WPS ranked at levels one and two by Massachusetts Department of Education


Credit: Kate Balicki

Pictured above is WPS Superintendent Paul Stein. Stein recently announced his retirement from WPS Superintendent of Schools at the end of this school year. The WPS School Committee is starting their search for a new superintendent.

Hannah Rice and Kate Balicki

Wayland Public Schools were ranked by the Massachusetts Department of Elementary and Secondary Education (DESE) at level one and level two in 2016.

A level one school has met its targets and aims for 100% of its students to score proficient or advanced on MCAS, Massachusetts’ standardized testing system.

At a level two school, most students meet the target; however, there are still subgroups of students who have not. These subgroups include those who have disabilities or are not English speakers.

Wayland High School, Wayland Middle School, and Claypit Hill Elementary School were all ranked level one schools. Happy Hollow Elementary School was ranked a level two school. Loker Elementary School had insufficient data for ranking due to the recent conversion of the school to a full-scale, six-grade elementary school.

“I must say, as a district, we’re doing really well,” Superintendent Paul Stein said. “Ninety percent of the kids are scoring proficient and advanced [on MCAS and PARCC, other standardized tests]. Wayland has a lot to be proud of.”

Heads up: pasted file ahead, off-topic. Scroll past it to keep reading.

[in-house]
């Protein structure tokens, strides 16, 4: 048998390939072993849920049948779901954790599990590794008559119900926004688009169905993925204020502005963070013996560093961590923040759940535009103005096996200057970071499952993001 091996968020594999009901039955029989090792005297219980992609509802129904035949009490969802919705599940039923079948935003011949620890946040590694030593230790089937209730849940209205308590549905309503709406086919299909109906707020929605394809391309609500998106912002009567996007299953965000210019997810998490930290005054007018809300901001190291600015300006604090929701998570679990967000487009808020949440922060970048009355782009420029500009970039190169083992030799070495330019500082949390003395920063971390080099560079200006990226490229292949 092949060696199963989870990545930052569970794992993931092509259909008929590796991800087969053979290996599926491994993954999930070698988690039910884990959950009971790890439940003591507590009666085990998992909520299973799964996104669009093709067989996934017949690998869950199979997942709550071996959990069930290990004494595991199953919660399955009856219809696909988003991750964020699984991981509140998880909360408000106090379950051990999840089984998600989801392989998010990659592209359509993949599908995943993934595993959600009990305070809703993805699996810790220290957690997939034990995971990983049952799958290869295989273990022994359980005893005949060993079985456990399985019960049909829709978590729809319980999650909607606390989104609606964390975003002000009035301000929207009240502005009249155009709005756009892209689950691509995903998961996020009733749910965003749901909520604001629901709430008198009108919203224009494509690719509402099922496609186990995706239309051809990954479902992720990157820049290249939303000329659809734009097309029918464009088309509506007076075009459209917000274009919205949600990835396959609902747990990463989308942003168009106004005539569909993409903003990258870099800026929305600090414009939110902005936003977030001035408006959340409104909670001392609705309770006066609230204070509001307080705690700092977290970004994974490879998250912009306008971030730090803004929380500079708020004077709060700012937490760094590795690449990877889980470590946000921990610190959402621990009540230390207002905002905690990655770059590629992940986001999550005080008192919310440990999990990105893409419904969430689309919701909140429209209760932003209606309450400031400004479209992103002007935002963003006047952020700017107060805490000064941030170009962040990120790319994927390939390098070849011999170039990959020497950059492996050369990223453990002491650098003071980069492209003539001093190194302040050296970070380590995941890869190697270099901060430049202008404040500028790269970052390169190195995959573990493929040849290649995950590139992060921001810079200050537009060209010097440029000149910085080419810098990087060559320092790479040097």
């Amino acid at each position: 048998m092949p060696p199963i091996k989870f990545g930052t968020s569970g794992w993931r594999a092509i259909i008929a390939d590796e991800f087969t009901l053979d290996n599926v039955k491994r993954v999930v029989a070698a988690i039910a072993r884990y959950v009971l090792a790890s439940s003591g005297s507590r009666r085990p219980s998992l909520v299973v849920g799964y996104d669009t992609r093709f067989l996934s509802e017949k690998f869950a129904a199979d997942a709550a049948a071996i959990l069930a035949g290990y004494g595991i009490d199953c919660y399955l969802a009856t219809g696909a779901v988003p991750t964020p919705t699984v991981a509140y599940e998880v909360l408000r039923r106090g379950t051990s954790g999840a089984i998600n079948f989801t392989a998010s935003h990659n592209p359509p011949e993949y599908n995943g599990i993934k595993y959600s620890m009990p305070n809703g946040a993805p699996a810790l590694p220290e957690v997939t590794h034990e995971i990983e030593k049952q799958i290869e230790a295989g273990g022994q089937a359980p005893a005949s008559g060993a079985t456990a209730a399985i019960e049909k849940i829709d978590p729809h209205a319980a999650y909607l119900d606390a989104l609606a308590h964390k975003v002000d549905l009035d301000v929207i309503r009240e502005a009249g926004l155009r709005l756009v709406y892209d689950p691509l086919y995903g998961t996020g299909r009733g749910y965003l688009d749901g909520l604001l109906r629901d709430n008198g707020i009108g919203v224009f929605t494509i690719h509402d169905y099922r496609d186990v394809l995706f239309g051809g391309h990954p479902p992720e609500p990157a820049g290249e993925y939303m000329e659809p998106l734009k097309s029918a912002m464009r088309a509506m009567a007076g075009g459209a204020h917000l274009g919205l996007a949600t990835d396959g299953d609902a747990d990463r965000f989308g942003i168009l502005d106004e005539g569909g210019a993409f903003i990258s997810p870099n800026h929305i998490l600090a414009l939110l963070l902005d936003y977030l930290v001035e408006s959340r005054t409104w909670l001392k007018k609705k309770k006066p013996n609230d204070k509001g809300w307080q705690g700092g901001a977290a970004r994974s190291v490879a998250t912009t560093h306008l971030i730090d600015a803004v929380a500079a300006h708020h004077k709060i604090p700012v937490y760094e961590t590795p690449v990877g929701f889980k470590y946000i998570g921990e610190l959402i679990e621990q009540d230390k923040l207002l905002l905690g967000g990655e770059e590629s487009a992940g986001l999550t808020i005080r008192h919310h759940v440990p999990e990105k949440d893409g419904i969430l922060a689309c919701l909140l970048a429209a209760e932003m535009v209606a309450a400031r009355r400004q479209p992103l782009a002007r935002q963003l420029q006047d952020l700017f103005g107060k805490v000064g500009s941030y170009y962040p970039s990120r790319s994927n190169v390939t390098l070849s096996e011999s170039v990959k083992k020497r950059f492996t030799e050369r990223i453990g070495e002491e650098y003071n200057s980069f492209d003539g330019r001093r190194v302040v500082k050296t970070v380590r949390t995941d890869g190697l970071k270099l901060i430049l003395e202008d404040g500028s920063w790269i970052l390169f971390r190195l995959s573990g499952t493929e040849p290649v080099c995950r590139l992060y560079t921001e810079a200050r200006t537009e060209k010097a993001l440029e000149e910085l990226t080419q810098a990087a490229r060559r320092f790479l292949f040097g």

Rankings are determined by the aggregate of all student scores. Analysts also research different subgroups of students to make sure there aren’t any that are falling through the cracks. These subgroups include those with special needs, English language learners, and students of specific racial groups, ethnicities, and socioeconomic statuses.

Happy Hollow differs from other Wayland schools in that it has a subgroup called “high needs.” This group includes many subgroups of students who haven’t yet met the district target but come closer to scoring proficient or advanced each year.

All of Wayland’s public schools are very high performing, but small numbers of students can affect the whole school. According to Stein, not all Happy Hollow students in the high needs category reached the targets the state government sets for a level one school. This affected the entire school’s ranking, and Happy Hollow has more students who fall into the “high needs” category than any other school in Wayland.

“There are students at every school that we need to work with. If there’s a small group of students who are not succeeding, we [must] help them,” Stein said.

According to Stein, it’s important to know that the rankings are based on a four year average. It takes more than one good year before the rankings can change for the better.

“I’m not sure what to say about the rankings themselves because as I [said], Wayland does very well, and the big level one and two categories don’t change easily,” Stein said.

“I think we have to keep these scores in perspective; it’s important to know we’re doing well, but that’s not all we’re about either,” Stein said. “The good thing about this is that it really shines a light on the subgroups. It doesn’t matter how good any district is; there’s [always] room for improvement. That’s our responsibility. I welcome this kind of information, but I also put it in perspective.”